I love female superheroes, I love female heroes with tragic backstories and redemption arcs. Basically, I love female heroes. They’re great because they don’t conform to traditional female character roles of being quiet damsels in distress, and they show women as complex characters with stories and goals. However, while they break the mold of traditional female character narratives, these characters still overwhelmingly conform to heteronormative societal standards of beauty, gender presentation and sexuality.
So, while we should celebrate all awesome female characters, we should also be mindful of the heteronormative ideas that these characters reinforce and what type of character could challenge them even further. To put it bluntly, I want to see butch queer (super)heroines, but they‘re near impossible to find.
A few weeks ago I wrote about raised female warriors and their fight for autonomy. Since then I’ve been thinking on whether male characters are ever given a similar kind of tragic backstory where they‘re kidnapped, as children or even as adults, and their agency is taken away and they are forced to learn to fight and kill on the orders of their captors. I managed to find a few that could fit this trope—Matt Murdock (Netflix‘s Daredevil), Oliver Queen (Arrow), Bucky Barnes/the Winter Soldier (MCU), and D‘Avin Jaqobi (Killjoys). All these characters have their freedom and autonomy taken away (to differing extents) and, as such, they present a lot of opportunities for nontraditional portrayals of masculinity.
Spoilers for Arrow, Killjoys, and Captain America: The Winter Soldier below.
More puns! The praise train for Splatoon and Nintendo keeps going!
For many of us, video games are a form of escapism. This can come in a few flavors, either by having equal standing in the game’s society, being able to perform outlandish feats, or just experiencing a world unlike your own. Another form of escapism is getting the chance to roleplay as something other than yourself. One of the most common ways to roleplay in gaming is to take on a character of another gender. In light of this, I want to discuss Splatoon and Super Smash Bros. some more.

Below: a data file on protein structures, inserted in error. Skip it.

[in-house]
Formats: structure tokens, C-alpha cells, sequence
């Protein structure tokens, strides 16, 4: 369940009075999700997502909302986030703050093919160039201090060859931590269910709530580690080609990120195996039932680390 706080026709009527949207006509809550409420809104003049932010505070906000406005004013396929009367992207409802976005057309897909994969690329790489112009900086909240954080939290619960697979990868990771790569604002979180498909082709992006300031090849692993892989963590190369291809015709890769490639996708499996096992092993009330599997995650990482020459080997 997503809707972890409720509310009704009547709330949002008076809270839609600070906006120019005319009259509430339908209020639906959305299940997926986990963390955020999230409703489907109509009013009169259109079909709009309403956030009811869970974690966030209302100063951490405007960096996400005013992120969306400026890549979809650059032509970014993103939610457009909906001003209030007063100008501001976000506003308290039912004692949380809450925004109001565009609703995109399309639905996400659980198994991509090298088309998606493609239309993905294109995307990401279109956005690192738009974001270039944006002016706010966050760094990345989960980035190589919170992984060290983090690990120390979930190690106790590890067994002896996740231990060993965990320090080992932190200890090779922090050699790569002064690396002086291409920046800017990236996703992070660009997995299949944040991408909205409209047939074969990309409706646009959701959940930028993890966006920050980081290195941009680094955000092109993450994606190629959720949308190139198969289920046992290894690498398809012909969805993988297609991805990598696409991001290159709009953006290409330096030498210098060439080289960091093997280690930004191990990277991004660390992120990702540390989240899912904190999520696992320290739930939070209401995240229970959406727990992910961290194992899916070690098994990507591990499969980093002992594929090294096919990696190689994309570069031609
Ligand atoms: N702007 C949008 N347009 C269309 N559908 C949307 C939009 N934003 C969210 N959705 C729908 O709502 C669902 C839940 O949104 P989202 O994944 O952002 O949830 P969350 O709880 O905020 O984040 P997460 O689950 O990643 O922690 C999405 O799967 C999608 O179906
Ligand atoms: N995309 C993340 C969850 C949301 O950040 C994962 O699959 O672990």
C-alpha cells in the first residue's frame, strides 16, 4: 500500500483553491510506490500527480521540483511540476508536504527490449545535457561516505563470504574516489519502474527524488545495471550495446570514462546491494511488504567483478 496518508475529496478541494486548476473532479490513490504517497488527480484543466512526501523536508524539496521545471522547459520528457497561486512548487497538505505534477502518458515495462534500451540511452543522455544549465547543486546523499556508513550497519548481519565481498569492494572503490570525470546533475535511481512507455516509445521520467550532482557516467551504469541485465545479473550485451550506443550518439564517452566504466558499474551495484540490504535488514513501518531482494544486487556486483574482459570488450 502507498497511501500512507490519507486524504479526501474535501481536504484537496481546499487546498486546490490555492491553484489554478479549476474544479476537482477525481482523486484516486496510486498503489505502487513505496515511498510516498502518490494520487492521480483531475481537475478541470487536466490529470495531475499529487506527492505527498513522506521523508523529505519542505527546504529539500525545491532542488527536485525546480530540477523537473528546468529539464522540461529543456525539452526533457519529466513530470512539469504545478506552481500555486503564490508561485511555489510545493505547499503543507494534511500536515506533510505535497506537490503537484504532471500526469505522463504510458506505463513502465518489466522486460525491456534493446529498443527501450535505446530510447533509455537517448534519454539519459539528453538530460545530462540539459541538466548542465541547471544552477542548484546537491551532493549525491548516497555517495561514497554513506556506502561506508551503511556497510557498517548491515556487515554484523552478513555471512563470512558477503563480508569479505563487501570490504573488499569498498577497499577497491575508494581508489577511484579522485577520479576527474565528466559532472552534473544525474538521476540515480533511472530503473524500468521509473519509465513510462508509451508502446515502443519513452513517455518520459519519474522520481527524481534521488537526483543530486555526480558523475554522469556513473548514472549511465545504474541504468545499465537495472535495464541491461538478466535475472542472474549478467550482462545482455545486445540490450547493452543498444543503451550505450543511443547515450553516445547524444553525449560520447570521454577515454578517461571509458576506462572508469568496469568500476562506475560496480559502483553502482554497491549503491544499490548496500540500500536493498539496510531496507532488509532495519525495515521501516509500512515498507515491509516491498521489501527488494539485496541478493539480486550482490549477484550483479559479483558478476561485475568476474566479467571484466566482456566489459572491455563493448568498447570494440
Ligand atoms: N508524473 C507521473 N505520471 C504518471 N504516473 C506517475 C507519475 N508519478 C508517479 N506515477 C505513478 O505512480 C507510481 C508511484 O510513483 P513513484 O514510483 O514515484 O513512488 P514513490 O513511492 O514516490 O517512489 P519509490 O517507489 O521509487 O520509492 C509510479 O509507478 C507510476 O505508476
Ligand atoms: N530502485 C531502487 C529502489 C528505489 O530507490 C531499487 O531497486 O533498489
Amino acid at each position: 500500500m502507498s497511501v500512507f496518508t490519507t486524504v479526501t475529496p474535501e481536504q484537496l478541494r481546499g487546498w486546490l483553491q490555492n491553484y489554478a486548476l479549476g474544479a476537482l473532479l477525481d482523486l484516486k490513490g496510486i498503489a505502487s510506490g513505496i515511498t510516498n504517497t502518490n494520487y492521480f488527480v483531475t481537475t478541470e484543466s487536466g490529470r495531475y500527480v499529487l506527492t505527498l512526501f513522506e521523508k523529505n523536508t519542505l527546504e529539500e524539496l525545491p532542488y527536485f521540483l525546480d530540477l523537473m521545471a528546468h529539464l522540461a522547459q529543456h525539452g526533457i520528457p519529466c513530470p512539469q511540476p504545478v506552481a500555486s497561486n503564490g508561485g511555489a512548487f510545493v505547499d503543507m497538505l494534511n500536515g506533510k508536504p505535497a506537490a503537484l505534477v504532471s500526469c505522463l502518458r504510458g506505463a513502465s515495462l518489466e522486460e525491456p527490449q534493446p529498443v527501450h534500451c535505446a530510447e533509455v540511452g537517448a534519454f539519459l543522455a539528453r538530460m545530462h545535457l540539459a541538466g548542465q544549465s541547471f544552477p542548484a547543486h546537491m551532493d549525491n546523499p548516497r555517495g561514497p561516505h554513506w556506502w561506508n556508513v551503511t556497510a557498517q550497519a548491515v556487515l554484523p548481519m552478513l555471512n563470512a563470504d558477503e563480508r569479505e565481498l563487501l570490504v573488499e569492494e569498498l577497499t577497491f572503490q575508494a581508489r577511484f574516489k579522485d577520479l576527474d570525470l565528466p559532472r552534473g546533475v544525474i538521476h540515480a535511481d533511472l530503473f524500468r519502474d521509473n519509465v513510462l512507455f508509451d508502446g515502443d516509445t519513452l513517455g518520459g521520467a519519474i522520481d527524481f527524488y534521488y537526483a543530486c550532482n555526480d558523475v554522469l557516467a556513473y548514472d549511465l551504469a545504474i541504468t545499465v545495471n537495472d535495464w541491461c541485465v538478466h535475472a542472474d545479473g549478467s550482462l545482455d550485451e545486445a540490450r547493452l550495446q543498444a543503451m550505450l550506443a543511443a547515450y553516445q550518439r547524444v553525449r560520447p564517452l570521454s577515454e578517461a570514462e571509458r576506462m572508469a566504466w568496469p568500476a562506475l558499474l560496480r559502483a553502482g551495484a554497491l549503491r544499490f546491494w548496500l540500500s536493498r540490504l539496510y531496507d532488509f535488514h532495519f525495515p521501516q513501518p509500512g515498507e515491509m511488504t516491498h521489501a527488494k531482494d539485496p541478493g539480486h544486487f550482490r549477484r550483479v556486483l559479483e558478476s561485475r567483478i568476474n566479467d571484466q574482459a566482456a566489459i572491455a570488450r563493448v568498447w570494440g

I enjoy watching anime and analyzing it in terms of social issues and subtextual narrative content (ie: motifs, metaphors, and so forth). However, I and many other fans of the genre have an issue with the former of the two: we are not the audience. We are an audience, but many of us are not Japanese or East Asian, and thus lack a full understanding of how certain tropes affect the viewers of the intended audience. We can analyze, but only from a perspective that we have been brought up with: in my case, Western perceptions on gender and sexuality. These nurtured perceptions aren’t necessarily the best when coming to analyzing shoujo manga and anime, especially when it’s not really the American audience this genre is affecting at large. So when I decided that I wanted to take a look at Gekkan Shoujo Nozaki-kun‘s Yuu Kashima, I figured it was time to look at things from a different angle. While I’ve thought of Kashima’s character as laudable because she seems unconcerned with typical gender roles and expresses her gender identity through non-sterotypical ways, when looking at her actions from the angle of the cultural trope she fills, her character becomes a little less praise-worthy.
On a rare break from work this past weekend, my excellent beard and I made the trip down to Baltimore, MD for Otakon: the second-largest anime convention in the US with over 32,000 attendees. While I was there having fun and sweating it out in my Oberyn Martell cosplay (gratuitously pictured), I intended to pop in on some feminist and/or diversity panels and happily report on the status of social progress in the geek community, but after reviewing the schedule for the weekend, I found virtually no programming that could fit into either of those categories. This would not have surprised me five or six years ago, but with other conventions and fan events putting marked effort into accepting and celebrating marginalized fans, it was surprising and slightly disheartening to realize that Otakon offered virtually nothing that I could consider relevant to this blog. Anime has many praiseworthy tropes, especially magical girls, as well as more than its fair share of problems with representation, but for whatever reason, neither positive nor negative commentary was brought to bear at Otakon.
A few months ago I was at my hometown con, Tekkoshocon, in good ol’ Pittsburgh, PA, and witnessed an interesting exchange. While waiting in line to ask about prop-check, I overheard the guys in front of me asking the con staffers if they’d seen any male crossplayers. They were participating in a scavenger hunt, and dude crossplayers are apparently rare enough to merit a spot on the hunt’s item list. This set me to thinking: Why is that?
I’ve already written once about crossplay a long time ago, but I think it’s worth revisiting. Crossplay is the practice of cosplaying as a different gender than the one you identify as, and it’s extraordinarily common at conventions these days. Except for one thing: most crossplayers are women dressing as men. I chalk this up to a number of factors, including the proportionally larger number of male characters compared to women in popular geek culture, and the fact that it’s far more of a societal no-no for a man to dress in women’s clothing.